A once proud nation…
Well that’s it then. Goodbye, British constitution. It was lovely while it lasted.
The importance of the Supreme Court judgment – and it is seismic – rendering the prorogation of parliament null and void is not about any effect it will have on the prospects for Brexit. This remains no more or less opaque as a result of the fresh chaos that the ruling has now inflicted upon the political system.
Of infinitely greater importance is the axe the Supreme Court judges have taken to the delicate but hitherto sacrosanct separation between politics and the courts. By ruling that this decision by prime minister Boris Johnson to prorogue parliament was justiciable, the judges have crossed a fateful line.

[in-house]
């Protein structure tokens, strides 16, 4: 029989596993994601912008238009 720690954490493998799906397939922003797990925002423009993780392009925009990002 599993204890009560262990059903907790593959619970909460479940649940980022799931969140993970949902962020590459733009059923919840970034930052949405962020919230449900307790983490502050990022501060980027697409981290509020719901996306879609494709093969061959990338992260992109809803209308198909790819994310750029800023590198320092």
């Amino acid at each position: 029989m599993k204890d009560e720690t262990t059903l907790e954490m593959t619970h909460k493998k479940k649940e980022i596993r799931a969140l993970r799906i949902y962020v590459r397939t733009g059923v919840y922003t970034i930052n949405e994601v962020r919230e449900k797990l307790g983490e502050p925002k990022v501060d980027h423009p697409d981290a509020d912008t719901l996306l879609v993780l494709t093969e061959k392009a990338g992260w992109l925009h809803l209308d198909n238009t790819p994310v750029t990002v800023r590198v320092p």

The issue was not whether the PM was wrong to have prorogued parliament. The issue was that this was a matter for parliament itself to decide. It should not have been a matter for the courts.
In deciding that it was, the judges resorted to circular or straw man arguments. If the issue before them was justiciable, they said, “deciding it will not offend against the separation of powers.” But the decision to make it justiciable itself offended against the separation of the powers.